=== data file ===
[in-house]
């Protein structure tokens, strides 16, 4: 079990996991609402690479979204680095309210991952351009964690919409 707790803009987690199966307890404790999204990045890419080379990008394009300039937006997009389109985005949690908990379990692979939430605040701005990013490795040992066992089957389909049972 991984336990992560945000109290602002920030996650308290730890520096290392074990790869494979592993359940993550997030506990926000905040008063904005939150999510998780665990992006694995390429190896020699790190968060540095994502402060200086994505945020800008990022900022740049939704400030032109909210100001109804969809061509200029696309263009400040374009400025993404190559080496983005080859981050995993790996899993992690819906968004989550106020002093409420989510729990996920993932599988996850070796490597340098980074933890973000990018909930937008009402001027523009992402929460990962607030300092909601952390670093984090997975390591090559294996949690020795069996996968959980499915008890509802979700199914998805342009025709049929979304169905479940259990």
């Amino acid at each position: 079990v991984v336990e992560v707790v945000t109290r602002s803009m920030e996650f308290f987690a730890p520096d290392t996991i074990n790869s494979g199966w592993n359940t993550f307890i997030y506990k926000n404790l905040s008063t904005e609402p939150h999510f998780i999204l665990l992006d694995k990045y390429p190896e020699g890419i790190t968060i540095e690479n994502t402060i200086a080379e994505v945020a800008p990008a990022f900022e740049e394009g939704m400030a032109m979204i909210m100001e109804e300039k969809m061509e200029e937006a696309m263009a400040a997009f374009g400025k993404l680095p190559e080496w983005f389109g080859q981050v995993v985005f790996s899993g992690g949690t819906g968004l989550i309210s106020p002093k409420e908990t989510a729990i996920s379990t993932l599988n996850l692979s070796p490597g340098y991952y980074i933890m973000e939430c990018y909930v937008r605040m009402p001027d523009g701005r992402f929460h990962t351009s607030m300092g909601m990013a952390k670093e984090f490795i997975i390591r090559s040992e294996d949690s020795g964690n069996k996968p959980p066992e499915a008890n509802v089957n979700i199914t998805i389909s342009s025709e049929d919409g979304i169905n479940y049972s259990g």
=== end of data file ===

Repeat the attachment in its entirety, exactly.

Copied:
[in-house]
């Protein structure tokens, strides 16, 4: 079990996991609402690479979204680095309210991952351009964690919409 707790803009987690199966307890404790999204990045890419080379990008394009300039937006997009389109985005949690908990379990692979939430605040701005990013490795040992066992089957389909049972 991984336990992560945000109290602002920030996650308290730890520096290392074990790869494979592993359940993550997030506990926000905040008063904005939150999510998780665990992006694995390429190896020699790190968060540095994502402060200086994505945020800008990022900022740049939704400030032109909210100001109804969809061509200029696309263009400040374009400025993404190559080496983005080859981050995993790996899993992690819906968004989550106020002093409420989510729990996920993932599988996850070796490597340098980074933890973000990018909930937008009402001027523009992402929460990962607030300092909601952390670093984090997975390591090559294996949690020795069996996968959980499915008890509802979700199914998805342009025709049929979304169905479940259990």
């Amino acid at each position: 079990v991984v336990e992560v707790v945000t109290r602002s803009m920030e996650f308290f987690a730890p520096d290392t996991i074990n790869s494979g199966w592993n359940t993550f307890i997030y506990k926000n404790l905040s008063t904005e609402p939150h999510f998780i999204l665990l992006d694995k990045y390429p190896e020699g890419i790190t968060i540095e690479n994502t402060i200086a080379e994505v945020a800008p990008a990022f900022e740049e394009g939704m400030a032109m979204i909210m100001e109804e300039k969809m061509e200029e937006a696309m263009a400040a997009f374009g400025k993404l680095p190559e080496w983005f389109g080859q981050v995993v985005f790996s899993g992690g949690t819906g968004l989550i309210s106020p002093k409420e908990t989510a729990i996920s379990t993932l599988n996850l692979s070796p490597g340098y991952y980074i933890m973000e939430c990018y909930v937008r605040m009402p001027d523009g701005r992402f929460h990962t351009s607030m300092g909601m990013a952390k670093e984090f490795i997975i390591r090559s040992e294996d949690s020795g964690n069996k996968p959980p066992e499915a008890n509802v089957n979700i199914t998805i389909s342009s025709e049929d919409g979304i169905n479940y049972s259990g």